Rest, renewal, regeneration – the Season of Winter

As the days get shorter and the nights get longer, we move toward the season of Winter. Nature has gone to ground, and the Earth’s energy is buried deep into the very heart of itself.

The quality and length of daylight invites withdrawal and turning inward and we too as “human animals” feel this pull to hibernate. The need for rest and deep reflection feels natural and any attempt to fight and resist often leads to feelings of exhaustion and frustration.

This is a perfect time for us to centre ourselves, take stock of the previous year and assess where we are. For some of us this this may mean facing unmet emotions and past events that have been stored inside ourselves, buried deep like Earth’s energy.

This journey within can be a dark and scary one, but it can also be a revelation as we begin to re-connect with ourselves – accepting what has happened in the past, good or bad, and using the ability to forgive ourselves and others, to wipe the slate clean.

As we enter the New Year, we make a choice to consciously step into it with a renewed sense of inspiration, motivation and energy.

In the practice of Seasonal Yin Yoga, we not only focus on mental and emotional well-being, but also on bringing balance to specific energy centres of the body – the element of the season and the 2 organs linked to that element and the related chakra; combining two philosophies, Indian and Chinese.

What is the Water Element?

The element for Winter is water, and the organs related to the water element are the bladder and kidneys – and the Sacral Chakra (Svadhisthana).

Each element has characteristics. If your element is water, you are philosophical, introspective. You love to contemplate the mysteries and meanings of life. Intellectual and visionary, you like to know how things work from politics to quantum physics.

Excess energy – anti social, irritable, depressed, suspicious of others, unforgiving, intolerant, opinionated

Deficient energy – lack of energy, absentmindedness, procrastination, lack of motivation, paranoia, hopelessness

The Organs – Yin & Yang

Each organ has a physical job, as we know in the western world, and an energic purpose that comes from eastern philosophy.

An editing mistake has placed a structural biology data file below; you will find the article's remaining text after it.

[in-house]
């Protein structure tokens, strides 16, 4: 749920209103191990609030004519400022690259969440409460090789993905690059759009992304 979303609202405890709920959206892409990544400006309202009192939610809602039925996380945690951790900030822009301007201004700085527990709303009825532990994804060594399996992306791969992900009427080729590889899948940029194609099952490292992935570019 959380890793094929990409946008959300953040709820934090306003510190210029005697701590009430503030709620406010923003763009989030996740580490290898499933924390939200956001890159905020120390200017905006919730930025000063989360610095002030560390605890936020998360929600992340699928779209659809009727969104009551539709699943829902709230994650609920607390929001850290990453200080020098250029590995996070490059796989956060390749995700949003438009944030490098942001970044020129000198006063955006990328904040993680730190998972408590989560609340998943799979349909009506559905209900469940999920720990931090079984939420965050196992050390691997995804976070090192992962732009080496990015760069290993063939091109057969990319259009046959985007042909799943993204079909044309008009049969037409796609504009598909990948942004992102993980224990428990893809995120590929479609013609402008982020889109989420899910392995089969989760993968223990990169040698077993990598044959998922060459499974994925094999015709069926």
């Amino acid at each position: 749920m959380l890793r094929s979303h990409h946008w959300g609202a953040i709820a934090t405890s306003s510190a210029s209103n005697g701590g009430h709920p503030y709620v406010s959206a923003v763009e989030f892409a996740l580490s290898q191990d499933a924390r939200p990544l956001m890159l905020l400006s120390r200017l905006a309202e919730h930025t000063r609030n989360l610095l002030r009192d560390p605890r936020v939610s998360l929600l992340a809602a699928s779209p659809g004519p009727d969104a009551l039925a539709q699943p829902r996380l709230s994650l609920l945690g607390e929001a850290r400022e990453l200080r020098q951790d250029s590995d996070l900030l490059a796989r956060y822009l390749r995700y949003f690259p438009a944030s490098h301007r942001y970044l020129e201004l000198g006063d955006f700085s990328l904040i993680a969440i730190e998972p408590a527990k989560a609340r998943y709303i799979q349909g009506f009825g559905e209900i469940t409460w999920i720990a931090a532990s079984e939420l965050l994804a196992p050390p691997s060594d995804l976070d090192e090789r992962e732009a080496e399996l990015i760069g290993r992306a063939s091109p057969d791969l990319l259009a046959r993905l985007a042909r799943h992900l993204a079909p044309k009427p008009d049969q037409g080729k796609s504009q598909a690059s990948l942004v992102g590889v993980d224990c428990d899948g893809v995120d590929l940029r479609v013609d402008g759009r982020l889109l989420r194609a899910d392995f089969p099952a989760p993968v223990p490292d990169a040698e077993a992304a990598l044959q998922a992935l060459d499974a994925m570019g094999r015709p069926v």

The bladder is a yang organ and is associated with the autonomic nervous system, pituitary gland and hypothalamus.

The kidneys are “the controller of water” and a yin organ with a number of qualities:

• Stores the essence that governs birth, growth, reproduction and development
• Kidney essence nourishes the brain and spinal cord, affecting memory, concentration and vigour
• Kidney is “Zhi”, the house of willpower, drive and ambition
• Assesses risks and protects appropriately
• The capacity to feel fear and respond appropriately

Svadhsthana – the water chakra

Svadhstana is associated with the water element, it’s characterised by movement and flow in our emotions and thoughts. It is the driving force for the enjoyment of life through the senses, whether it’s auditory, through taste, touch, or sight. Opening the sacral chakra in winter is important as it allows us to “feel” the world around and in us. We can often feel a bit emotionally unstable as we delve deeper into ourselves, balancing the energy in this centre helps balance our emotions.


Tamara Melvin is a 500 hour qualified Advanced Seasonal Yoga Teacher.  Join her on a journey through the seasons starting this January with her Seasonal Yin Yoga Course: Winter.  The focus will be on poses that massage and stimulate the meridian lines for the bladder and kidney. Discover how to steer your mental energy into an equilibrium state, and settle emotions – bring a sense of peace to the mind and the confidence to start the New Year from a positive open place.  Places are limited, click here to find out more and to book.

© Tamara Melvin

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